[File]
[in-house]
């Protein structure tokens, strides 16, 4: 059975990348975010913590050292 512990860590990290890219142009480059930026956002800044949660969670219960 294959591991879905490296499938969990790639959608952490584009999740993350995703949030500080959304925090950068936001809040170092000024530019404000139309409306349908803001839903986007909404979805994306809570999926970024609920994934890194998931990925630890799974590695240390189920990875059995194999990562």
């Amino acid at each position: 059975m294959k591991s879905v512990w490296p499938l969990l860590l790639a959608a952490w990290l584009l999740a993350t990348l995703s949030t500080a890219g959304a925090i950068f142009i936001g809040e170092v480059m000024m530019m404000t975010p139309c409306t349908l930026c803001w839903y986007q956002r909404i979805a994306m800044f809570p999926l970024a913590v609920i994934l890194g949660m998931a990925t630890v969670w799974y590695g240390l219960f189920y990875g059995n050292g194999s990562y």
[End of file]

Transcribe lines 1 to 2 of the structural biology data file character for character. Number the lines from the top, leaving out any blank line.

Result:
[in-house]
């Protein structure tokens, strides 16, 4: 059975990348975010913590050292 512990860590990290890219142009480059930026956002800044949660969670219960 294959591991879905490296499938969990790639959608952490584009999740993350995703949030500080959304925090950068936001809040170092000024530019404000139309409306349908803001839903986007909404979805994306809570999926970024609920994934890194998931990925630890799974590695240390189920990875059995194999990562």